Loading presentation...

Present Remotely

Send the link below via email or IM


Present to your audience

Start remote presentation

  • Invited audience members will follow you as you navigate and present
  • People invited to a presentation do not need a Prezi account
  • This link expires 10 minutes after you close the presentation
  • A maximum of 30 users can follow your presentation
  • Learn more about this feature in our knowledge base article

Do you really want to delete this prezi?

Neither you, nor the coeditors you shared it with will be able to recover it again.


Family History 101

No description

Michaelanne Laurent

on 17 November 2014

Comments (0)

Please log in to add your comment.

Report abuse

Transcript of Family History 101

Now we are ready to search through records!
Step 1: Familiarize yourself with your family tree
Now you are ready to begin discovering your heritage!
Step 3: Search through records
Lean more about your ancestors
When you find a matching source, attach it to your family tree.
This is just the beginning!
There are many other resources to help you learn more about your ancestors, feel their love, and preform saving ordinances in their behalf.
Ancestry.com - Members of the LDS church can have free acounts
BYU Family History Library
What if you can't find any holes in your family tree?
Family History 101
An introduction to learning about your family history
Create a free account!
If you are a member of the LDS church, your lds.org user name and password and Family Search accounts are the same.
Click on family tree
Start to add family to your tree
1. Click on "add husband" or "add wife.
If you are adding a
living person
to your tree, you must change the setting to "add person."
3. For a living person, add in all the information you know
4. For someone who has
passed away
, make sure to first "find person" in case someone else has already added them into family search.
Once you add in all the family members you know about, you are ready to begin your work.
But first,
Make sure your email is public to family search users. This way you can communicate with distant cousins who might be working on your same line.
1. Go to settings in the upper right hand corner.
2. Click on the "contact" tab at the top of the page.
3. Make sure your email is correct and check as "public."
Still Stuck?
Family Search has wonderful tech support!
Also, try contacting your ward family history consultant or checking out local family history groups.
Facebook pages
can be a great way to meet others involved in family history work.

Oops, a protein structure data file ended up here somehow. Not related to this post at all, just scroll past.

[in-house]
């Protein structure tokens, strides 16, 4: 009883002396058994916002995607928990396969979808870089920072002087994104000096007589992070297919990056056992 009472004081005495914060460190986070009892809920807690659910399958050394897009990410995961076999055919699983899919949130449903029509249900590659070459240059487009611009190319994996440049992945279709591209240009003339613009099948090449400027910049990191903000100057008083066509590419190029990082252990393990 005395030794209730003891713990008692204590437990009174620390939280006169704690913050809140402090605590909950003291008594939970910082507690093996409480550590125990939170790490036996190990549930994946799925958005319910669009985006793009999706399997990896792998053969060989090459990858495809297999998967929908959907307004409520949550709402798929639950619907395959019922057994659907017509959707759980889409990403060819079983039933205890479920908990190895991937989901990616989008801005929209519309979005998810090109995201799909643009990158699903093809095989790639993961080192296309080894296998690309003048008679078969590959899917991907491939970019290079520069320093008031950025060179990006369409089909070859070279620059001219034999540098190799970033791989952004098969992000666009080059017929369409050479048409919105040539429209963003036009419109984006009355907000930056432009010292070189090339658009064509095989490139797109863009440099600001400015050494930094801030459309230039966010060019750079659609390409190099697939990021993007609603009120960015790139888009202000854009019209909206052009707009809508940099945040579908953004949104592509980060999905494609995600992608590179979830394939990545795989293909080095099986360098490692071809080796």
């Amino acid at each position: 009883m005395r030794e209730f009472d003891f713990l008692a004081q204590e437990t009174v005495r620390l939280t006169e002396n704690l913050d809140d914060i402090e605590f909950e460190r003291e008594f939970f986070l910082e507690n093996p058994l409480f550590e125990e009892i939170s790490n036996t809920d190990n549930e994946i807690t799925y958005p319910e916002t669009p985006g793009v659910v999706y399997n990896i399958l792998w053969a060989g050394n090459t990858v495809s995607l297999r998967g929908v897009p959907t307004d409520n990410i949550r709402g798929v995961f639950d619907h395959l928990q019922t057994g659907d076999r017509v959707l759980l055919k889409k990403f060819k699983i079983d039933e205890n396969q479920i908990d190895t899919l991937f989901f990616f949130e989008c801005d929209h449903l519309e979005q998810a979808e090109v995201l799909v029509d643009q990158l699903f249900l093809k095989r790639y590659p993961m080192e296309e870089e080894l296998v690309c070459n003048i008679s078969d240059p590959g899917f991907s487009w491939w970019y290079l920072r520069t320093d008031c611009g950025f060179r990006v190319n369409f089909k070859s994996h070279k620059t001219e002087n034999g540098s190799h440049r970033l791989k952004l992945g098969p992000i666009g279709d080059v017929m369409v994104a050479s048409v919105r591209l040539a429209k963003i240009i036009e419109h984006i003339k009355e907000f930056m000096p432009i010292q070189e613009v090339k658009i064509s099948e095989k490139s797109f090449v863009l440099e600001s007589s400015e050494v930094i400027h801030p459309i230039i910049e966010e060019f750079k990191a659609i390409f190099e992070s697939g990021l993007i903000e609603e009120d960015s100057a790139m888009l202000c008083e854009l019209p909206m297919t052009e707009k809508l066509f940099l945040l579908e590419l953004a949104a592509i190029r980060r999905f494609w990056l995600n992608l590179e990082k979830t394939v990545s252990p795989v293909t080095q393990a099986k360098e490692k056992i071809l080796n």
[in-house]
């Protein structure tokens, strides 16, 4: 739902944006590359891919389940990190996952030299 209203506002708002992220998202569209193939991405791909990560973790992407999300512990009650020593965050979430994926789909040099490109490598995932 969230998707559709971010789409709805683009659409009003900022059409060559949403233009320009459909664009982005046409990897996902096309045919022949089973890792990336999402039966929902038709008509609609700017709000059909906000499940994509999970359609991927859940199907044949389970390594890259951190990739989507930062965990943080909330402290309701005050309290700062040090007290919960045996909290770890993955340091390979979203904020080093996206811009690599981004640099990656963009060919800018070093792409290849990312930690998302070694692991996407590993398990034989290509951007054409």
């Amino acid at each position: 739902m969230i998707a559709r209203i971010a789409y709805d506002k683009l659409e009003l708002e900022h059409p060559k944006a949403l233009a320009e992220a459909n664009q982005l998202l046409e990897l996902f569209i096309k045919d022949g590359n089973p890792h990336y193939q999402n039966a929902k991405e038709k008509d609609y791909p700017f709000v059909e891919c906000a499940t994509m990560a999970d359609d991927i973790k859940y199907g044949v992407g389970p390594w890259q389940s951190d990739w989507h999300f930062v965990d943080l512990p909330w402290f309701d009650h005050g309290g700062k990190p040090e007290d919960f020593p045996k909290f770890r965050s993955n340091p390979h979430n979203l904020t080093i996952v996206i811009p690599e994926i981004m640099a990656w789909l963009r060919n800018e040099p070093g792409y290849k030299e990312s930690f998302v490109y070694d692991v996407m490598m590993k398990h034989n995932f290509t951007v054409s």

If you don't know how to find the closest ward or local family history consultant, visit www.mormon.org. Then click on "chat."
Always begin with a prayer, asking Heavenly Father's help in directing you to find your ancestors.
Step 2: Prayerfully decide where to start.
My favorite way to do this is to use www.TreeSeek.com
You won't have to make an account, because Tree Seek uses your Family Search account.
Just click "log in"
Choose a chart type. I like to use the "9 Generation Fan (color).
Look at my beautiful family!
This is me!
Prayerfully decide what part of your family needs your love and
This is my pioneer heritage. Since there are lots of people working on this line, there are not very many visible gaps. However, there is still work to be done here! When I feel the promptings of the spirit, sometimes I choose someone from this line to work on.
Here, I have a few gaps in my chart. Sometimes, when I feel prompted by the spirit, I choose someone from this part of my family tree.
If I wanted to find the missing parents here, I need to start with the person I do know (the child.)
Now that I have chosen a person to start with, I need to go to their Person Page in Family Search.
In your family tree, click on your chosen person, then click on "person."
That should open up a page like this.
Familiarize yourself with the Person Page.
I am currently on the details page.
Click here to see the status on this person's temple work.
In the "vital information" section,
you will find information on birth, death, christening, etc.
Here is the second half of the Person Page.
Other information, such as alternative names, etc.
Here is her spouse and their marriage information.
Their children
Here I would find information on an additional spouse and children.
If I had information on her parents or siblings, they would appear here.

Let's look at an example.
This is Olive Houle's daughter.
Selected person is bolded.
Only one child. I wonder if they had more?
Rose's parents
Selected person is again bolded.
Rose's siblings
Three Objective of searching through records
To find new people to add to your tree (missing parents, siblings, children, etc.)
To learn about your ancestors (where they lived, marriage dates, nicknames, stories, etc.)
To attach sources (census records, grave pictures, immigration records, etc.) to your Family Search.
First, you should always check for duplicates.